Business

Propane shortage looms as strike at Canada's biggest railroad enters third day

Reuters

Shippers scrambled to shift freight onto trucks on Thursday as a strike at Canada’s biggest railroad, Canadian National Railway Co., entered its third day and left the critical fuel propane and other goods stranded.

Some 3,200 unionized employees, including conductors and yard workers, hit picket lines on Tuesday in the biggest such action in a decade. The strike over working conditions has slowed output at industrial plants making chemicals, canola oil and other products.

It has also held up deliveries of propane, used to heat homes in some provinces and to fuel crop dryers for farmers.

Quebec Premier Francois Legault told reporters that the province only had a 4-and-a-half day propane supply. He urged Prime Minister Justin Trudeau’s government to impose back-to-work-legislation if the two sides failed to agree.

Trucks waited more than six hours in Sarnia, Ontario, the closest propane pickup location to Quebec, said Canadian Propane Association Chief Executive Nathalie St-Pierre.

“It’s something that’s never been experienced,” she said, adding that the government should deem propane as an essential product for railways to move without interruption.

Farmers cannot wait any longer for propane, with crops harvested wet from the field and needing to be dried, said Markus Haerle, chairman of Grain Farmers of Ontario.

Shippers eager to reach customers are tapping other options.

Major retailers and pulp and paper companies have started hiring trucks from Montreal-based Fuel Transport, even though they cost more than rail, said President Robert Piccioni. Others are just waiting for the strike to end.

“When things like this go off the rails, we can ramp up and give (customers) the extra capacity. But as soon as rail comes back, it’s gone.”

While Piccioni was speaking to Reuters, he was notified of a customer ordering 50 trucks to haul food-grade liquids.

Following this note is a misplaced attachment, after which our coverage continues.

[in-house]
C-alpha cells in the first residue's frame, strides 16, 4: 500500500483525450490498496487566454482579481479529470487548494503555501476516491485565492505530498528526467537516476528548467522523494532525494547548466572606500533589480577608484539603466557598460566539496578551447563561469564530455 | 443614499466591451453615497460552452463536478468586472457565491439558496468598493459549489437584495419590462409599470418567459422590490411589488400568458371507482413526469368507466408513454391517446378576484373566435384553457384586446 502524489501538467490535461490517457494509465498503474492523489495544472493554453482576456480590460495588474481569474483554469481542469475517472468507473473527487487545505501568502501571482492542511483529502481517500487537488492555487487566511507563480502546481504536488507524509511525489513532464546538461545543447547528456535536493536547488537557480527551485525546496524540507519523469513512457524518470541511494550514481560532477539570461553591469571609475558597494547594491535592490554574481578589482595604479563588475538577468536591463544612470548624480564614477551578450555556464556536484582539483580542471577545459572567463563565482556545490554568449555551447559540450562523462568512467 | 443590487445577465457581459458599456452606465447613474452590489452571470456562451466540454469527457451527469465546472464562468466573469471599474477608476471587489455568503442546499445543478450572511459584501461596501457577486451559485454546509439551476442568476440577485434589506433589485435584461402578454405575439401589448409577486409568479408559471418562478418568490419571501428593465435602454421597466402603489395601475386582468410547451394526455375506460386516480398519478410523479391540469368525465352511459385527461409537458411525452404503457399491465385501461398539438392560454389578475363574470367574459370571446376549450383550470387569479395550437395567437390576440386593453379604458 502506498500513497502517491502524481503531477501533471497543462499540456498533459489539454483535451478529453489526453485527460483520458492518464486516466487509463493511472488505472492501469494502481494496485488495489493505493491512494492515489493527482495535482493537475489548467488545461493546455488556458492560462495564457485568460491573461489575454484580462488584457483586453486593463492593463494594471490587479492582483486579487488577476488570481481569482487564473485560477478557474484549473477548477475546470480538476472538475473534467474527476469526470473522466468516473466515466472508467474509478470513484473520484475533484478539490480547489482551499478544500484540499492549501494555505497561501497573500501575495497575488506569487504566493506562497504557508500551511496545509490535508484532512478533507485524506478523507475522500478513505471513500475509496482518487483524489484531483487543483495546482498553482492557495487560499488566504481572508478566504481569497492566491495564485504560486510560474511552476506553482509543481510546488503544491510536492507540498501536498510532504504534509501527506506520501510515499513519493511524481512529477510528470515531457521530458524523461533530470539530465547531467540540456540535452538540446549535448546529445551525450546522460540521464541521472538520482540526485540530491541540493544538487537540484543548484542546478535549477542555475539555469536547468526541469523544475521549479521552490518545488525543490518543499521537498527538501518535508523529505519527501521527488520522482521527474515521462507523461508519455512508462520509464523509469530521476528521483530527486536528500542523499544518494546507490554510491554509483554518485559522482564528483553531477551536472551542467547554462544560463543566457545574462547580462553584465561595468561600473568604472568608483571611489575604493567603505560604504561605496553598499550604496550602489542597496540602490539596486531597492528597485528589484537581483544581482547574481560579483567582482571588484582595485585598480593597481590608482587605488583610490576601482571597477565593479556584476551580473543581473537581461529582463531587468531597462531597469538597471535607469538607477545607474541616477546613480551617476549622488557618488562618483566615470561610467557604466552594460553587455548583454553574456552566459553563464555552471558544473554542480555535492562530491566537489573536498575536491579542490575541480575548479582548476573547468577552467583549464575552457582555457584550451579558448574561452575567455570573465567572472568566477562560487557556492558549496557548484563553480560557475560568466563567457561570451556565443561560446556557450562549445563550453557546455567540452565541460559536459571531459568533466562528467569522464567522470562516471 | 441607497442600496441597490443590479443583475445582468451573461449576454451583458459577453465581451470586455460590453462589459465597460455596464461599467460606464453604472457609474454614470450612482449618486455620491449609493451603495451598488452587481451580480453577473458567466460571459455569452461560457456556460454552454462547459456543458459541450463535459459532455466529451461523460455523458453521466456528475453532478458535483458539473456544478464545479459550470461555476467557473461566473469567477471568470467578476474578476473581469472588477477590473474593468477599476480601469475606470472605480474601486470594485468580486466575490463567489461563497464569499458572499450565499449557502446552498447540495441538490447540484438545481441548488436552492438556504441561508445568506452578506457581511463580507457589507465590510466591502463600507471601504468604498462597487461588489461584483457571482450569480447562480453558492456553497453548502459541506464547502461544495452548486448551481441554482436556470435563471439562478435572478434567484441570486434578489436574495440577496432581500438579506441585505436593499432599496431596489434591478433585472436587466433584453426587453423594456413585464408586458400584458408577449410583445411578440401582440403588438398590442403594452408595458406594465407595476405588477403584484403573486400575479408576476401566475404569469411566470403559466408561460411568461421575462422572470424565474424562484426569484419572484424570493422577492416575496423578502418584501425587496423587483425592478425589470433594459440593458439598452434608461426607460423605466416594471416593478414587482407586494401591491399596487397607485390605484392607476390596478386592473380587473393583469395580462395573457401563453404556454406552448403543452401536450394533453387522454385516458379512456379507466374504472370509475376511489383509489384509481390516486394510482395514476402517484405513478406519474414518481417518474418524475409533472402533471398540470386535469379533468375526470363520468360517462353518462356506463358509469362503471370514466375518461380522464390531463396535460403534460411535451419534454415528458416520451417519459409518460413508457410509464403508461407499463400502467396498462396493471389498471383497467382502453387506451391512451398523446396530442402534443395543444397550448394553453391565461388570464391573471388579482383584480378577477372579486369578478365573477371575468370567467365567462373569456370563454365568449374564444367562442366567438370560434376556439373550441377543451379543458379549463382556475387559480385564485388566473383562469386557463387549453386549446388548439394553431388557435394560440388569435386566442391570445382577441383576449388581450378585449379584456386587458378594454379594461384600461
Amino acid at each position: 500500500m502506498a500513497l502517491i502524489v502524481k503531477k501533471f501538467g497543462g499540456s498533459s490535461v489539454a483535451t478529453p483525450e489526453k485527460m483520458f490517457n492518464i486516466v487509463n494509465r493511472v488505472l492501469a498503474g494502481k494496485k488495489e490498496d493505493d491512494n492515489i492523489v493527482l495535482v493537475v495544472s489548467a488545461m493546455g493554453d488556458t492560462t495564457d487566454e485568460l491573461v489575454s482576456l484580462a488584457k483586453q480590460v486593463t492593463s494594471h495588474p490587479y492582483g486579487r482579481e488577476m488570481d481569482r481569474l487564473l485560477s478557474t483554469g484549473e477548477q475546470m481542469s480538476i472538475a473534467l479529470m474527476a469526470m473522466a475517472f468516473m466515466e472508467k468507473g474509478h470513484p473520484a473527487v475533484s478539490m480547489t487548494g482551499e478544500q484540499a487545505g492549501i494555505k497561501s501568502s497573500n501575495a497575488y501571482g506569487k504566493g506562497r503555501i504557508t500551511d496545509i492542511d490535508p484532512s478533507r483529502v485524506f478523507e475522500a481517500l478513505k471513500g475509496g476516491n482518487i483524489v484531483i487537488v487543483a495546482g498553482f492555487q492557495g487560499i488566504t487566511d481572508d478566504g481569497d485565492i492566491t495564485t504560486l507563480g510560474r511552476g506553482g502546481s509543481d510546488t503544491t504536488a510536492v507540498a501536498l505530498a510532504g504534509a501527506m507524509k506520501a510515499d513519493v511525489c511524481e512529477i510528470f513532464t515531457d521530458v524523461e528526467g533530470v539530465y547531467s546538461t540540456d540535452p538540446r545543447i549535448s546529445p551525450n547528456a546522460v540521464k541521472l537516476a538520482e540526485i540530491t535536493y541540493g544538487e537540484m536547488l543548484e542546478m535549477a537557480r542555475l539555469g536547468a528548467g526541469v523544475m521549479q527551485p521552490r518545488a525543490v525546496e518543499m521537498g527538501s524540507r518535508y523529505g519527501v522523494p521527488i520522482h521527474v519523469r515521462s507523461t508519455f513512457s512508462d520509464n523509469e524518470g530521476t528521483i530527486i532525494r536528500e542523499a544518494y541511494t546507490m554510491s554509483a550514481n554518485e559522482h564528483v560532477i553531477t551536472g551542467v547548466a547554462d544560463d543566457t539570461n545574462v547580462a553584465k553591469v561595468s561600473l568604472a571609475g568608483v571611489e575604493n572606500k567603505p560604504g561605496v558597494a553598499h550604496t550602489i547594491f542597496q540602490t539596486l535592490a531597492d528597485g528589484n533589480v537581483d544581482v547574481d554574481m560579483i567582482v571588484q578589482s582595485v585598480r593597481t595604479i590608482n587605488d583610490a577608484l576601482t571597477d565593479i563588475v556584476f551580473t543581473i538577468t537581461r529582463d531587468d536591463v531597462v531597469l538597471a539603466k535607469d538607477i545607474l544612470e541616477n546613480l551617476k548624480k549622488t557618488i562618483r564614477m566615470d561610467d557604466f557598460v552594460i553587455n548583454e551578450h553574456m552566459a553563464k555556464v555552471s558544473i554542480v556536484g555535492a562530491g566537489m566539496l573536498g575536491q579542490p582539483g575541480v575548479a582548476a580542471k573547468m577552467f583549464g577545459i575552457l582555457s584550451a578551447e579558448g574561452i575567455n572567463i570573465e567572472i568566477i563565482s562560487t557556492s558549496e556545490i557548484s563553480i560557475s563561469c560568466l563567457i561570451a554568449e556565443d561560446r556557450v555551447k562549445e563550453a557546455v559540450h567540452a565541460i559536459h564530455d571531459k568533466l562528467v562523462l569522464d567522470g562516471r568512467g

That will require more tanks than Fuel Transport owns, but Piccioni said he would buy or rent the additional equipment.

“There’s immense pressure on my team to get this done,” he said.

Alberta trucking firms have seen a modest pickup in work, as short-haul jobs they would normally handle turned into longer trips, said Jude Groves, chairman of the Alberta Motor Transport Association.

“Everyone’s hedging their bets a bit. Generally, the impact of rail strikes is widespread and short-lived.”

CN Rail Chief Executive JJ Ruest said in a statement on Thursday he regretted that customers were inconvenienced and was committed to finding a solution.

The railway has proposed binding arbitration, an option that the Teamsters Canadian Rail Conference union has rejected.

The union’s concerns center on fatigue, safety and ensuring that workers’ breaks are not reduced.

Lyndon Isaak, president of the union, told Reuters that workers were “extremely happy” with Trudeau’s government for allowing the sides to continue negotiations.

Isaak said the contract dispute was over working hours, not money.

“They want to work our conductors longer and make them perform more duties over that period.”

Canada relies on CN and Canadian Pacific Railway to move crops, potash, coal and manufactured goods to ports and the United States.

The strike has curbed oil shipments by rail during a period where full pipelines have already forced Alberta to curb production. Provincial inventories have surged and are approaching last year’s peak, Eight Capital analyst Phil Skolnick said.

Credit Suisse highlighted the impact on Hudbay Minerals Inc from the strike in a note, saying its sales would lag and inventory would pile up if the strike continued.

The company’s stock fell 2.9 percent.

On Wednesday, Canada’s transport minister said the talks were making progress. A spokesman said on Thursday there was no further update.

CN shares dropped 0.6 percent in Toronto, continuing a four-day slide of 3.4 percent